Whenever I am looking for a great crime read, my first choice is usually the late Georges Simenon, the creator of Inspector (later Superintendent) Jules Maigret. Like the author, Maigret always had a pipe in his mouth. I cannot help but think that Simenon thought of himself as his hero, but whenever I visualize the French detective, I have a different image in my mind, that of the film comedian Jacques Tati (1907-1982), Simenon’s near contemporary. (See photo below.)
I have just finished reading The Patience of Maigret [La Patience de Maigret] (1965), the 92nd Maigret in a series extending to 103 titles. Although the ones he wrote in the 1930s were brilliant, there was no noticeable falling-off with the later novels.
Maigret is in many ways the anti-Sherlock-Holmes. His cases are not solved as much through ratiocination as by a fanatical thoroughgoing diligence and its hero’s trust in the picture of the crime that emerges as a result. Near the beginning, Simenon describes Maigret going through his paces: “And yet that was how the Superintendent had succeeded with most of his investigations: climbing stairs, sniffing in the corners, having a chat here and there, and asking apparently futile questions, often spending hours in rather shady bistros.”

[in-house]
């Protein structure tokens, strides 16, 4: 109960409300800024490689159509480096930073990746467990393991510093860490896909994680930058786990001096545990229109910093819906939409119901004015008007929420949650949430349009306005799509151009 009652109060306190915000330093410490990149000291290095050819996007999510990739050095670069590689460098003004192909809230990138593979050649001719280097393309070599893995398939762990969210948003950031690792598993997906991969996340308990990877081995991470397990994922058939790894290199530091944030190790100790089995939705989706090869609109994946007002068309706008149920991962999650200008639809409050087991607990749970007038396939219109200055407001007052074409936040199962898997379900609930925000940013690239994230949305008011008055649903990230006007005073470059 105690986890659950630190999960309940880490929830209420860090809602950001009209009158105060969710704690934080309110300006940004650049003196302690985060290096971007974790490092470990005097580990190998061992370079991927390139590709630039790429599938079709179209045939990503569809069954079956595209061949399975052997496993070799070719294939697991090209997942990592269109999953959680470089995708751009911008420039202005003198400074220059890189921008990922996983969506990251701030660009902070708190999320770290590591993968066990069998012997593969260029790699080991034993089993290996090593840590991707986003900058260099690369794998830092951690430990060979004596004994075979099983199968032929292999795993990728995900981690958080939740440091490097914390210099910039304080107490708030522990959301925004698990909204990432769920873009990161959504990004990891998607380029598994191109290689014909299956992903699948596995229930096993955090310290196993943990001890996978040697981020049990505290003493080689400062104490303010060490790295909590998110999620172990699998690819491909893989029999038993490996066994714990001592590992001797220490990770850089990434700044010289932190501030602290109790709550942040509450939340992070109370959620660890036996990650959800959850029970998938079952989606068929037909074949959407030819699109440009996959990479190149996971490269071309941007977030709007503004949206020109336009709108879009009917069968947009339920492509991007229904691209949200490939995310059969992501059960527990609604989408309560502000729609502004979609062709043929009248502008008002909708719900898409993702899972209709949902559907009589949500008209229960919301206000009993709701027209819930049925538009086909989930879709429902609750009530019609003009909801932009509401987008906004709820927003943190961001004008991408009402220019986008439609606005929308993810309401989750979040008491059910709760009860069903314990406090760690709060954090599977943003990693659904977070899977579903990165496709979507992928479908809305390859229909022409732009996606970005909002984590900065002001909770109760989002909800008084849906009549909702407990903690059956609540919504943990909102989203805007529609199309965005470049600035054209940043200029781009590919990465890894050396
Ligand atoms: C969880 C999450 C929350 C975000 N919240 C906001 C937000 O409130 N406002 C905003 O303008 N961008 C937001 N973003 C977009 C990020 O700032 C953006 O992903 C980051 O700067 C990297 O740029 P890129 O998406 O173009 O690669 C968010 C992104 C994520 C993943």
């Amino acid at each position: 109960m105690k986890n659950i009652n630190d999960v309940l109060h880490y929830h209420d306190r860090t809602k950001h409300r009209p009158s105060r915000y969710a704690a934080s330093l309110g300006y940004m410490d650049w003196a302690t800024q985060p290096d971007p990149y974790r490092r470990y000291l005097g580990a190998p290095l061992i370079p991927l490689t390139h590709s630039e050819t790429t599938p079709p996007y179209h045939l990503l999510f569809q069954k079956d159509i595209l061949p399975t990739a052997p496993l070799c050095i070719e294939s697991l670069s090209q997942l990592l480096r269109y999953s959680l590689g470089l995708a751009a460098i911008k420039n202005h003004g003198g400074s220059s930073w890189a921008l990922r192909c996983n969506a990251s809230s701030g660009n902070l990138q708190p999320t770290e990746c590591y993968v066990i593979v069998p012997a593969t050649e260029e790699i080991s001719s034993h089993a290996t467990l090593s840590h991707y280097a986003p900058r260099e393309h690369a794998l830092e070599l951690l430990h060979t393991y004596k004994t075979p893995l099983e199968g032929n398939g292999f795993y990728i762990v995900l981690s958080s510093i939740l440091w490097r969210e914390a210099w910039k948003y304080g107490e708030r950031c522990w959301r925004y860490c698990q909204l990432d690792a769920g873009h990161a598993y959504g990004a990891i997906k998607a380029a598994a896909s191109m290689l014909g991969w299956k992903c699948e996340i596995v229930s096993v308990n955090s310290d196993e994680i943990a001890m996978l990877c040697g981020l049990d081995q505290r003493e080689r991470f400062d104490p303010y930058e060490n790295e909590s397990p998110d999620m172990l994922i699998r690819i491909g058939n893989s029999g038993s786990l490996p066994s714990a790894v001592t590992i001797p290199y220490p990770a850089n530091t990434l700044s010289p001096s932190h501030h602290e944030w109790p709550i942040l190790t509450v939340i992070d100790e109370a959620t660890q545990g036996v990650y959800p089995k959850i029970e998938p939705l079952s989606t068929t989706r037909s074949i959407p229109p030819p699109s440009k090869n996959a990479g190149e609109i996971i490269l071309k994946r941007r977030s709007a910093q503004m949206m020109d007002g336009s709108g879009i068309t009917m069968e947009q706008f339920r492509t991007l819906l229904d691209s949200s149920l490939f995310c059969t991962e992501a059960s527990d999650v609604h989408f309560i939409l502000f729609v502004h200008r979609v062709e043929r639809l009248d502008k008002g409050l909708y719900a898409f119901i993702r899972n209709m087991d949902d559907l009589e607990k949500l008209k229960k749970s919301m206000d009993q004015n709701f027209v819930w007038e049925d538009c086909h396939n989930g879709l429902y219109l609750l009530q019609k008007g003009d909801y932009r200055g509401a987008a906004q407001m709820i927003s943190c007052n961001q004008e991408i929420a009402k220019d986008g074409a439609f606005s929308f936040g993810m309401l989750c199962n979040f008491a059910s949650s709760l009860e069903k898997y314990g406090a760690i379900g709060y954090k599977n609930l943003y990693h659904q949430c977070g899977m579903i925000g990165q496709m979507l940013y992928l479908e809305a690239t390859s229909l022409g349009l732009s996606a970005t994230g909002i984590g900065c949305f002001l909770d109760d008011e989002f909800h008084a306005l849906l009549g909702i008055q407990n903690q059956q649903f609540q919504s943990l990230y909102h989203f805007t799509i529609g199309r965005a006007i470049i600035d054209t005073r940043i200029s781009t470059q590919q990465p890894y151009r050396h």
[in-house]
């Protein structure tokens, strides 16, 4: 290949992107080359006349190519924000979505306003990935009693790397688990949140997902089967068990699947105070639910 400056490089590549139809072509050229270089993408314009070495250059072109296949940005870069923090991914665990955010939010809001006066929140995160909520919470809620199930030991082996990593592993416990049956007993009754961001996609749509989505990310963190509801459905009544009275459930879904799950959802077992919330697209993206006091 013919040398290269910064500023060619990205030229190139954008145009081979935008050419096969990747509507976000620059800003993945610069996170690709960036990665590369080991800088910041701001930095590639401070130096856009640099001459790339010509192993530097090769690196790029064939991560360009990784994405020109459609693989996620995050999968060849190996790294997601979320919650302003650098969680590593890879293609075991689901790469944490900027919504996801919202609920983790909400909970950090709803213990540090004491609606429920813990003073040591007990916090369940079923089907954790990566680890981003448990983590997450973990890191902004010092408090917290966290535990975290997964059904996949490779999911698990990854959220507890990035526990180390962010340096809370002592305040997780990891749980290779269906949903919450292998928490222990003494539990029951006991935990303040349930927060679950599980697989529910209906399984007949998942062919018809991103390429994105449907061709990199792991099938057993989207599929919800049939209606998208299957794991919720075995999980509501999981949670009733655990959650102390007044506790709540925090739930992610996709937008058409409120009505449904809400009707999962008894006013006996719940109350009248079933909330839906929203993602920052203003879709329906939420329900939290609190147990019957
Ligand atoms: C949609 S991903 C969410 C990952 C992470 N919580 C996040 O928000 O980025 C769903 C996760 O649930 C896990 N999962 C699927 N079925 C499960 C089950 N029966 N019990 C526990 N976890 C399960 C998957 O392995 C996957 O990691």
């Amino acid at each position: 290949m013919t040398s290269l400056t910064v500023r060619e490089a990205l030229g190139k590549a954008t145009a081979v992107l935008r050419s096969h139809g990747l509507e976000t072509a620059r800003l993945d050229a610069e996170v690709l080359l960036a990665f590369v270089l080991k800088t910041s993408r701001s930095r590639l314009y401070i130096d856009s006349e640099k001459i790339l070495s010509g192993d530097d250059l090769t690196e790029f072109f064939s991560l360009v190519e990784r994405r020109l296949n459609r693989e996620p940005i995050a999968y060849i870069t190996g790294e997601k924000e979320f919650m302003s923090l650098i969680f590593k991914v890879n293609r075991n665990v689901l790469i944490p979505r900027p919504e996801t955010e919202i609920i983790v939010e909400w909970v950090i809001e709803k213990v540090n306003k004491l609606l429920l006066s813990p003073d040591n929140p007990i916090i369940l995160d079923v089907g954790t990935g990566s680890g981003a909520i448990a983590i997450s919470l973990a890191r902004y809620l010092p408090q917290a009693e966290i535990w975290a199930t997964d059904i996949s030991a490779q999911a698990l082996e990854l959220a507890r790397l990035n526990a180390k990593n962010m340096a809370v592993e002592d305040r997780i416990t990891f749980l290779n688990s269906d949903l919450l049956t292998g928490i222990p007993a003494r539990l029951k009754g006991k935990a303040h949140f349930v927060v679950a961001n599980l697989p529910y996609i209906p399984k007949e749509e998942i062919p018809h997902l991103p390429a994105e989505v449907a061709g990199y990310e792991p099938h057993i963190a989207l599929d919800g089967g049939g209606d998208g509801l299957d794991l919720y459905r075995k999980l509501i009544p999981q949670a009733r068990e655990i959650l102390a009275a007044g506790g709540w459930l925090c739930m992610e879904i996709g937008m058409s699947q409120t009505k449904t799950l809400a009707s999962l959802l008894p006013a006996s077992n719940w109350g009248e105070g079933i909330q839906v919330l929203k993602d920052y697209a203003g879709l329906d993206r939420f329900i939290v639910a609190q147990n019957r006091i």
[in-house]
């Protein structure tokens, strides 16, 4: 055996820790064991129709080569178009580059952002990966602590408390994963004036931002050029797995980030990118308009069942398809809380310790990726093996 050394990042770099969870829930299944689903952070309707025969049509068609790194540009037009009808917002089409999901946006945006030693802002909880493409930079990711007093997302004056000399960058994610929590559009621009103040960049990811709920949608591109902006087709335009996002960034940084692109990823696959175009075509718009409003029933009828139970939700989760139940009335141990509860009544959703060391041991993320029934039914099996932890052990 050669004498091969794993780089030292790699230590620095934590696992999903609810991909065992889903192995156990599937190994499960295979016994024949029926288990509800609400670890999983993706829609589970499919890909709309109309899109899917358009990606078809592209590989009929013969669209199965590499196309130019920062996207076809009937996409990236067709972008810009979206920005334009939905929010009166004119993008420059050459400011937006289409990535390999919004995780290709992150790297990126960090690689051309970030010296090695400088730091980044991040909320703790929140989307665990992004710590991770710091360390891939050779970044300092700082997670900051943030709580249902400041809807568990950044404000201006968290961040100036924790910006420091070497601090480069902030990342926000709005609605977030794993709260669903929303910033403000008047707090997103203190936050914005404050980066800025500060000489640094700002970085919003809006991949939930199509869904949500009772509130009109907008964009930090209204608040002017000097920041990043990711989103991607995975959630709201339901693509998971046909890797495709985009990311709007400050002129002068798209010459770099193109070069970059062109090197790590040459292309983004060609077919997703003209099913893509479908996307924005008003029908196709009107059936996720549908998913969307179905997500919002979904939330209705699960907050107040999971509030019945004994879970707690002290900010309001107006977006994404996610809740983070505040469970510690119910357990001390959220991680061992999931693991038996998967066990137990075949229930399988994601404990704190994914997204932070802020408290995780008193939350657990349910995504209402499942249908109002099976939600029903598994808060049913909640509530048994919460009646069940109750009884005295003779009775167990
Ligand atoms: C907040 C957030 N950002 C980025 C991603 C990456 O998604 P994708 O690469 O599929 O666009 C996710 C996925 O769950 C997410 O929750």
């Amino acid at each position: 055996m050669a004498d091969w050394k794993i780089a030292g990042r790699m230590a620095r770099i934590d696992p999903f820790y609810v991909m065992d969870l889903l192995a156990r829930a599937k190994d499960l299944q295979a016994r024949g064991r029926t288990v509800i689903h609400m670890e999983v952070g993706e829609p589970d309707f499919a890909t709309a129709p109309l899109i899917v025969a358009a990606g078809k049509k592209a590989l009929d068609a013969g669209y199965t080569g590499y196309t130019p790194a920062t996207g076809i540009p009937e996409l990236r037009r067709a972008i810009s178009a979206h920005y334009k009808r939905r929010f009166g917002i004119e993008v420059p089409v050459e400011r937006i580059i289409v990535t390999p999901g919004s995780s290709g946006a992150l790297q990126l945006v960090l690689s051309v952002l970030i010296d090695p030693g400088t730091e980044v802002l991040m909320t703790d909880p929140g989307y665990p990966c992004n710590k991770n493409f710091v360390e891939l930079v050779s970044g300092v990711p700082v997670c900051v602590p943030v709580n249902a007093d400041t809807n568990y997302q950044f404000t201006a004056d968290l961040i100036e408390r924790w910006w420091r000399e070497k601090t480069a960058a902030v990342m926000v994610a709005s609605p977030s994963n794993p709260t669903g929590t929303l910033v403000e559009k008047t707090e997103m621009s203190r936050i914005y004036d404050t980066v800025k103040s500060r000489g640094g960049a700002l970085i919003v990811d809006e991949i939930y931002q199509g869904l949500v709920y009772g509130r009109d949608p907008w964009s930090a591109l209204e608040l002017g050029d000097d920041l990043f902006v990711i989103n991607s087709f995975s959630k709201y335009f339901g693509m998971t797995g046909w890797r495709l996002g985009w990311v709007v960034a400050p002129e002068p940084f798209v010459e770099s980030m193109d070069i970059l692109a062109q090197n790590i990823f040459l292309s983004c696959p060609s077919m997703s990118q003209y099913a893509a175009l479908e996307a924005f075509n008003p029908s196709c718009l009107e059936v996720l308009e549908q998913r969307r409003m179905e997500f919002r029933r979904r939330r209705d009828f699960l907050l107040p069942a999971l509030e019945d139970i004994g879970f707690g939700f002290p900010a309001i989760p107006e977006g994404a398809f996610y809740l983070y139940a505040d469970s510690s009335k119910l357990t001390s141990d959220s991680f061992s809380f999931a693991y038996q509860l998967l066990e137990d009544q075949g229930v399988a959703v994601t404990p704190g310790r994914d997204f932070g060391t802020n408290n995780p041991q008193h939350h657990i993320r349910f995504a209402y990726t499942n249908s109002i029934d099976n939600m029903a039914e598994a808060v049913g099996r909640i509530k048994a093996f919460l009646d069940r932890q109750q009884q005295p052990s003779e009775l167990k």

At another point, he writes: “People had a mania about asking him about his methods. Some of them even thought they could analyse them and he would look at them with bantering curiosity because they knew more about it than he, who usually improvised at the whim of his instinct.”
In The Patience of Maigret, everyone is stumped. In fact, the jewel crimes at the heart of them have been going on for over twenty years, but no one could figure out who was cutting the gemstones out of their settings in order to fence the loot. The answer comes at blinding speed in response to a comment made during a phone call to the former mayor of Douai. When that happens, Maigret corrals the guilty parties and ties everything together with giftwrap for the examining magistrates who will do the heavy lifting for the prosecution.